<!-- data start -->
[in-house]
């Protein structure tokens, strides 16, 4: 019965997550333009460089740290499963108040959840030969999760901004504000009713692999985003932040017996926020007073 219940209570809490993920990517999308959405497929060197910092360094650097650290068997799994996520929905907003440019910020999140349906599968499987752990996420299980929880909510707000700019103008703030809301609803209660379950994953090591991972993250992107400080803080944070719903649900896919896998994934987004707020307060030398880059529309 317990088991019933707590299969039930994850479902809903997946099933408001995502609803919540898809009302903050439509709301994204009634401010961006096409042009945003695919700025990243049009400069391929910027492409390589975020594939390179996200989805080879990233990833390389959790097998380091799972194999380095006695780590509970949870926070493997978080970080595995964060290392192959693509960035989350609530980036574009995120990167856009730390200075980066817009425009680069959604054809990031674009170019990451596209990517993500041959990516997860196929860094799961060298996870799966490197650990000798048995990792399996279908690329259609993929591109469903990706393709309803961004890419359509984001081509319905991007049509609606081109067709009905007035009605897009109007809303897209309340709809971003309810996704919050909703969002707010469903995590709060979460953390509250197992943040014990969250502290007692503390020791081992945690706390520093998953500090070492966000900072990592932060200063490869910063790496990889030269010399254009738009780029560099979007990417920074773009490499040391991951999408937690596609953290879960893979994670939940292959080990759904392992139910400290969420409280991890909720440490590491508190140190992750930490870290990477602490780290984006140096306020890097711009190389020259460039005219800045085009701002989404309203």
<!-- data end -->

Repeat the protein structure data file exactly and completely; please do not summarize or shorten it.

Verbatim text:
[in-house]
């Protein structure tokens, strides 16, 4: 019965997550333009460089740290499963108040959840030969999760901004504000009713692999985003932040017996926020007073 219940209570809490993920990517999308959405497929060197910092360094650097650290068997799994996520929905907003440019910020999140349906599968499987752990996420299980929880909510707000700019103008703030809301609803209660379950994953090591991972993250992107400080803080944070719903649900896919896998994934987004707020307060030398880059529309 317990088991019933707590299969039930994850479902809903997946099933408001995502609803919540898809009302903050439509709301994204009634401010961006096409042009945003695919700025990243049009400069391929910027492409390589975020594939390179996200989805080879990233990833390389959790097998380091799972194999380095006695780590509970949870926070493997978080970080595995964060290392192959693509960035989350609530980036574009995120990167856009730390200075980066817009425009680069959604054809990031674009170019990451596209990517993500041959990516997860196929860094799961060298996870799966490197650990000798048995990792399996279908690329259609993929591109469903990706393709309803961004890419359509984001081509319905991007049509609606081109067709009905007035009605897009109007809303897209309340709809971003309810996704919050909703969002707010469903995590709060979460953390509250197992943040014990969250502290007692503390020791081992945690706390520093998953500090070492966000900072990592932060200063490869910063790496990889030269010399254009738009780029560099979007990417920074773009490499040391991951999408937690596609953290879960893979994670939940292959080990759904392992139910400290969420409280991890909720440490590491508190140190992750930490870290990477602490780290984006140096306020890097711009190389020259460039005219800045085009701002989404309203």